Maybe your baby has passed the cooing stage where you were on the receiving end of lots of “oohs” and “aahs.” Now, they are starting to put consonants like “p,” “b,” and “m’ in from of the oohs and aahs so you are now hearing buh-buh and muh-muh. So, when will your baby really start to talk?
Actually, your baby is (and has been) talking to you since the first coos came out of their mouth. Babies are born ready to learn, and that includes learning to talk since their brains are hardwired for language. Their noises may sound like gibberish to you, but they have meaning. Go ahead and talk back to your baby – agree with them, tell them how special they are, and just let them know that you are paying attention.
Babbling is a stepping-stone to language and should be encouraged. See below for some ideas to keep your baby talking and learning!
How Can You Support Their Language Development?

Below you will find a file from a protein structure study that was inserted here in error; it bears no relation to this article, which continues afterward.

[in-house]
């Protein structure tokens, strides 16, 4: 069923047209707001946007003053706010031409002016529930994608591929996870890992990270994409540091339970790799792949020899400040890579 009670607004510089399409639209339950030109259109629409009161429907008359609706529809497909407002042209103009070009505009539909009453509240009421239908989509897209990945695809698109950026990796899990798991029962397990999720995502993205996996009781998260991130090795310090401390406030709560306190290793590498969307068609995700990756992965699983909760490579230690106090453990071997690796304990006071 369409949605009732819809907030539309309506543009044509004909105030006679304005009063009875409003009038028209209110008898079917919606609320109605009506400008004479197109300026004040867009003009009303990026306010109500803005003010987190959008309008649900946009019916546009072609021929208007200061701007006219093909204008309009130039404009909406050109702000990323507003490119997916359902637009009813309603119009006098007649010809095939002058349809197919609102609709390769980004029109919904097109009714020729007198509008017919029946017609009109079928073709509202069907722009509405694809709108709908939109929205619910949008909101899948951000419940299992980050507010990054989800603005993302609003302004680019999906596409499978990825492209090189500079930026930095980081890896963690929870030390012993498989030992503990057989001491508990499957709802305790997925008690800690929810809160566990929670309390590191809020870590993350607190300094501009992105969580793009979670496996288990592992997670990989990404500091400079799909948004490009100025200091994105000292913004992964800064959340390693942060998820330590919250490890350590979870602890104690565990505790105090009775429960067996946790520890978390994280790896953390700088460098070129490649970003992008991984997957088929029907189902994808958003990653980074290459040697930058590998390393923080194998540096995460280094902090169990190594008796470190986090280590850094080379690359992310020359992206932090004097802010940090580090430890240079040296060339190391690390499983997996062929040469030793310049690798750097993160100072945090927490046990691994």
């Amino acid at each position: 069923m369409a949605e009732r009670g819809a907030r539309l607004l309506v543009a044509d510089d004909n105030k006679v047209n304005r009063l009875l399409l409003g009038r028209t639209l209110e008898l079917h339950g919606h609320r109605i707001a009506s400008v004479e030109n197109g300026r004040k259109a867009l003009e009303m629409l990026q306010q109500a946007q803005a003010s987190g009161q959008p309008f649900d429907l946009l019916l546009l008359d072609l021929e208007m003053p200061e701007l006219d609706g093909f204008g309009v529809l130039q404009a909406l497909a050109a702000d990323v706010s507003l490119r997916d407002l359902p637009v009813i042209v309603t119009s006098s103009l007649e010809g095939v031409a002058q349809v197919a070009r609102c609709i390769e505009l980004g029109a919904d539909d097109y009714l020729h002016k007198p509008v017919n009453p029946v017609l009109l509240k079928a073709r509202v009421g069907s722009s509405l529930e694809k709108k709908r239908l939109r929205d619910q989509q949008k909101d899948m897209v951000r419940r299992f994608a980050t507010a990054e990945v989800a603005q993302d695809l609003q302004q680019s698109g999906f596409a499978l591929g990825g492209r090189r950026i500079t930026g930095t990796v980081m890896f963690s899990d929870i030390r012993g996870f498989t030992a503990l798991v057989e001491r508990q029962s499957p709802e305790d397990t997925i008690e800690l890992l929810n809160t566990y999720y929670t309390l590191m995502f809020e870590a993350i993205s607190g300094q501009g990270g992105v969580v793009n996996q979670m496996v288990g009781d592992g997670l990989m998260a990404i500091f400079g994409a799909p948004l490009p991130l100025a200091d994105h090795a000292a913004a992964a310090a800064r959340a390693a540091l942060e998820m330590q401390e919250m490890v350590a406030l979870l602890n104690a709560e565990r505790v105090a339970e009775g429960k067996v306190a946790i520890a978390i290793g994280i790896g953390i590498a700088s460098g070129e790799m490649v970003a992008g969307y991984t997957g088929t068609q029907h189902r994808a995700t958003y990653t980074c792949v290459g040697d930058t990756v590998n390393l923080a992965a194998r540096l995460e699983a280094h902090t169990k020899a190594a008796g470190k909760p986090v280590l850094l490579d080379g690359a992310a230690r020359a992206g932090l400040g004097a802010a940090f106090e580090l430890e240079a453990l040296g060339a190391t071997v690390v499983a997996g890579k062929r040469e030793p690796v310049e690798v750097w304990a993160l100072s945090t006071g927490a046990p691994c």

Talk with your baby beginning at birth, just like you would with a friend.
Ask your baby open-ended questions.
After your baby “talks” to you, pause before you answer them to show how a conversation is held.
When your baby makes a lot of noises, imitate the sounds back to them.
Sing to your baby.
When you talk with your baby, make eye contact and respond lovingly.
Read aloud to your child every day. Don’t rush through the book but take your time. You can use different voices, accents and tones for the characters.
As they get older, pay attention to what they are interested in. If they point at an object, say the correct name and provide extra details, such as what color it is, if it is big or small, and etc.
When your baby begins stringing words together such as “dog eat,” don’t correct them but respond as in a conversation with something like “the dog does like her food.”